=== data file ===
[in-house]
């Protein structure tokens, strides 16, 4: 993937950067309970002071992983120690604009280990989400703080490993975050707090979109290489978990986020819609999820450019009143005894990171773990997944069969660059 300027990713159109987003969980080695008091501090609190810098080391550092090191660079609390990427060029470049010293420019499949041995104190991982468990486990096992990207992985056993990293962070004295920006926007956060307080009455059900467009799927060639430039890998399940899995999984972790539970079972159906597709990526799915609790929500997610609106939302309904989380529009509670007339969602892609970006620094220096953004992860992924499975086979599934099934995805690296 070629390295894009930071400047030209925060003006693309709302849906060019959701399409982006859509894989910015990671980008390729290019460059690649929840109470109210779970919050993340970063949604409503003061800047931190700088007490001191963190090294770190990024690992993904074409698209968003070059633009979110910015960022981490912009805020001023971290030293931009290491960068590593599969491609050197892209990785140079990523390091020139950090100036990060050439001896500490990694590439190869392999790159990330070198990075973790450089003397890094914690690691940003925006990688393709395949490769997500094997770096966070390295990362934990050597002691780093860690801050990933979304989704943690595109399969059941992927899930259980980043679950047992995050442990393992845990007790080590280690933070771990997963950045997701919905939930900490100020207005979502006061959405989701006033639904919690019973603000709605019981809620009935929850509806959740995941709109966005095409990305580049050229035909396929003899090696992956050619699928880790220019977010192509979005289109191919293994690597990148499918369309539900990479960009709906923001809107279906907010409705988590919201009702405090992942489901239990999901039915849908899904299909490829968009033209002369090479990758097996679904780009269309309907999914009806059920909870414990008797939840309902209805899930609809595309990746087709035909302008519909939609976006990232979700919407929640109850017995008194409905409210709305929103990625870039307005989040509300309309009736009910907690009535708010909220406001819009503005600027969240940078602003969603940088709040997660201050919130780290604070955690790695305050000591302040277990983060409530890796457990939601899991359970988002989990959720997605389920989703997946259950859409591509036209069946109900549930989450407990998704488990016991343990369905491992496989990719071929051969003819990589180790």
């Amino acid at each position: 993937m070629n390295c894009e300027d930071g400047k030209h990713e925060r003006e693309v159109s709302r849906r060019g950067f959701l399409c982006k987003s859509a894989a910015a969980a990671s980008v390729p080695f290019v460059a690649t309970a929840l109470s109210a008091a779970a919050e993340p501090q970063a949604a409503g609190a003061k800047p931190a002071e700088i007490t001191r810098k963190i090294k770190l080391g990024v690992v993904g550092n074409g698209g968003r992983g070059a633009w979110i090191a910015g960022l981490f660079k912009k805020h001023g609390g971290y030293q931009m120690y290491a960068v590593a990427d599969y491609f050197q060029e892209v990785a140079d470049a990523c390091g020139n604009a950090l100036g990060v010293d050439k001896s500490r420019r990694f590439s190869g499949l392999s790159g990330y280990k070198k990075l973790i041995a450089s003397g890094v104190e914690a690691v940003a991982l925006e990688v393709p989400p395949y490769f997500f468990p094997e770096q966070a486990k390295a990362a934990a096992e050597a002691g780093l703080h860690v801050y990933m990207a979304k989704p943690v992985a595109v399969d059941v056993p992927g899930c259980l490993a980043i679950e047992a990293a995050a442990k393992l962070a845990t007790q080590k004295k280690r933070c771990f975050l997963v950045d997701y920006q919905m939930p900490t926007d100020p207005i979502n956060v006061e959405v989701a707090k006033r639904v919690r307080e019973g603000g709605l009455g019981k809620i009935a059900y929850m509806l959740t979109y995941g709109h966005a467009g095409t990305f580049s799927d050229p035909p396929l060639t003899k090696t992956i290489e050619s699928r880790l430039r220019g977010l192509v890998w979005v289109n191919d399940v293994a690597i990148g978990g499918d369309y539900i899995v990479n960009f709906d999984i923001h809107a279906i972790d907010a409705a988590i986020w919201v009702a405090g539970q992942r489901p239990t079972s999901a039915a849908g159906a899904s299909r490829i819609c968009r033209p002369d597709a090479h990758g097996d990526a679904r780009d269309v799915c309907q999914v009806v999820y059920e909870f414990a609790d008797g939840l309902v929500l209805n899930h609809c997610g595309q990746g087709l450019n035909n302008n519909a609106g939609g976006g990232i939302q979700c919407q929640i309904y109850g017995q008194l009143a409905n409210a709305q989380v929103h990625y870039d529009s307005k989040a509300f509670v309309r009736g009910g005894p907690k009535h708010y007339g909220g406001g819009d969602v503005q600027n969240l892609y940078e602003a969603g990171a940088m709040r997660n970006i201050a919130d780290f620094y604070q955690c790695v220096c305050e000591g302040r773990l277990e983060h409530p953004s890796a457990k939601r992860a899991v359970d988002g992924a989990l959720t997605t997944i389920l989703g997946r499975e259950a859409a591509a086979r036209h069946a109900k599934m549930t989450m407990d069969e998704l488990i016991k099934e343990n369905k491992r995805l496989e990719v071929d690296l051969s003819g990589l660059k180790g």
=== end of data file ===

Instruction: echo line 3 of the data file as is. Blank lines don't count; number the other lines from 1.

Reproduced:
């Amino acid at each position: 993937m070629n390295c894009e300027d930071g400047k030209h990713e925060r003006e693309v159109s709302r849906r060019g950067f959701l399409c982006k987003s859509a894989a910015a969980a990671s980008v390729p080695f290019v460059a690649t309970a929840l109470s109210a008091a779970a919050e993340p501090q970063a949604a409503g609190a003061k800047p931190a002071e700088i007490t001191r810098k963190i090294k770190l080391g990024v690992v993904g550092n074409g698209g968003r992983g070059a633009w979110i090191a910015g960022l981490f660079k912009k805020h001023g609390g971290y030293q931009m120690y290491a960068v590593a990427d599969y491609f050197q060029e892209v990785a140079d470049a990523c390091g020139n604009a950090l100036g990060v010293d050439k001896s500490r420019r990694f590439s190869g499949l392999s790159g990330y280990k070198k990075l973790i041995a450089s003397g890094v104190e914690a690691v940003a991982l925006e990688v393709p989400p395949y490769f997500f468990p094997e770096q966070a486990k390295a990362a934990a096992e050597a002691g780093l703080h860690v801050y990933m990207a979304k989704p943690v992985a595109v399969d059941v056993p992927g899930c259980l490993a980043i679950e047992a990293a995050a442990k393992l962070a845990t007790q080590k004295k280690r933070c771990f975050l997963v950045d997701y920006q919905m939930p900490t926007d100020p207005i979502n956060v006061e959405v989701a707090k006033r639904v919690r307080e019973g603000g709605l009455g019981k809620i009935a059900y929850m509806l959740t979109y995941g709109h966005a467009g095409t990305f580049s799927d050229p035909p396929l060639t003899k090696t992956i290489e050619s699928r880790l430039r220019g977010l192509v890998w979005v289109n191919d399940v293994a690597i990148g978990g499918d369309y539900i899995v990479n960009f709906d999984i923001h809107a279906i972790d907010a409705a988590i986020w919201v009702a405090g539970q992942r489901p239990t079972s999901a039915a849908g159906a899904s299909r490829i819609c968009r033209p002369d597709a090479h990758g097996d990526a679904r780009d269309v799915c309907q999914v009806v999820y059920e909870f414990a609790d008797g939840l309902v929500l209805n899930h609809c997610g595309q990746g087709l450019n035909n302008n519909a609106g939609g976006g990232i939302q979700c919407q929640i309904y109850g017995q008194l009143a409905n409210a709305q989380v929103h990625y870039d529009s307005k989040a509300f509670v309309r009736g009910g005894p907690k009535h708010y007339g909220g406001g819009d969602v503005q600027n969240l892609y940078e602003a969603g990171a940088m709040r997660n970006i201050a919130d780290f620094y604070q955690c790695v220096c305050e000591g302040r773990l277990e983060h409530p953004s890796a457990k939601r992860a899991v359970d988002g992924a989990l959720t997605t997944i389920l989703g997946r499975e259950a859409a591509a086979r036209h069946a109900k599934m549930t989450m407990d069969e998704l488990i016991k099934e343990n369905k491992r995805l496989e990719v071929d690296l051969s003819g990589l660059k180790g």